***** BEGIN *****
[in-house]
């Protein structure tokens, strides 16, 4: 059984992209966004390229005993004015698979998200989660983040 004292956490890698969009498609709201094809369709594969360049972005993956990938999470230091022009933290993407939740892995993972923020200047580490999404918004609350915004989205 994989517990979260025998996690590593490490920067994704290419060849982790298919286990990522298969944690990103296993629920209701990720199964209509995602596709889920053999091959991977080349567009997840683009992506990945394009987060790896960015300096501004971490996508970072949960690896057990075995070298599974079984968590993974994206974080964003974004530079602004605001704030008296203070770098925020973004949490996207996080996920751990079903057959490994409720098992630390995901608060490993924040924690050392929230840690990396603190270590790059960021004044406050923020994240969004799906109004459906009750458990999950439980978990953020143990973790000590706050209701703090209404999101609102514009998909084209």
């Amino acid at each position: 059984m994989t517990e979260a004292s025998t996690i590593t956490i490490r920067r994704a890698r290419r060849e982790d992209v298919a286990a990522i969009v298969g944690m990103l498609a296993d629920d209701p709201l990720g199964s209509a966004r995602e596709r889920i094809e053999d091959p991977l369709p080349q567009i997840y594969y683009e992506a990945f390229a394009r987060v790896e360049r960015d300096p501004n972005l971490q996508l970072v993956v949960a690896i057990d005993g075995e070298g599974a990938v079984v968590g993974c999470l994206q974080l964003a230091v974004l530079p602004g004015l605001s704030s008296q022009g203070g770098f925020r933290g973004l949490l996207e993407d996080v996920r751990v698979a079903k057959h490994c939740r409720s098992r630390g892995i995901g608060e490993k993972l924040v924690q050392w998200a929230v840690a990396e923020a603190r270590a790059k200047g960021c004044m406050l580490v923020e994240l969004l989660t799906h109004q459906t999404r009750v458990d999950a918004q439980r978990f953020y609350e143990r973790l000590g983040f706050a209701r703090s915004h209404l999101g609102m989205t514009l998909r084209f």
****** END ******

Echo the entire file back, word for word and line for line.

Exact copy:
[in-house]
């Protein structure tokens, strides 16, 4: 059984992209966004390229005993004015698979998200989660983040 004292956490890698969009498609709201094809369709594969360049972005993956990938999470230091022009933290993407939740892995993972923020200047580490999404918004609350915004989205 994989517990979260025998996690590593490490920067994704290419060849982790298919286990990522298969944690990103296993629920209701990720199964209509995602596709889920053999091959991977080349567009997840683009992506990945394009987060790896960015300096501004971490996508970072949960690896057990075995070298599974079984968590993974994206974080964003974004530079602004605001704030008296203070770098925020973004949490996207996080996920751990079903057959490994409720098992630390995901608060490993924040924690050392929230840690990396603190270590790059960021004044406050923020994240969004799906109004459906009750458990999950439980978990953020143990973790000590706050209701703090209404999101609102514009998909084209």
């Amino acid at each position: 059984m994989t517990e979260a004292s025998t996690i590593t956490i490490r920067r994704a890698r290419r060849e982790d992209v298919a286990a990522i969009v298969g944690m990103l498609a296993d629920d209701p709201l990720g199964s209509a966004r995602e596709r889920i094809e053999d091959p991977l369709p080349q567009i997840y594969y683009e992506a990945f390229a394009r987060v790896e360049r960015d300096p501004n972005l971490q996508l970072v993956v949960a690896i057990d005993g075995e070298g599974a990938v079984v968590g993974c999470l994206q974080l964003a230091v974004l530079p602004g004015l605001s704030s008296q022009g203070g770098f925020r933290g973004l949490l996207e993407d996080v996920r751990v698979a079903k057959h490994c939740r409720s098992r630390g892995i995901g608060e490993k993972l924040v924690q050392w998200a929230v840690a990396e923020a603190r270590a790059k200047g960021c004044m406050l580490v923020e994240l969004l989660t799906h109004q459906t999404r009750v458990d999950a918004q439980r978990f953020y609350e143990r973790l000590g983040f706050a209701r703090s915004h209404l999101g609102m989205t514009l998909r084209f």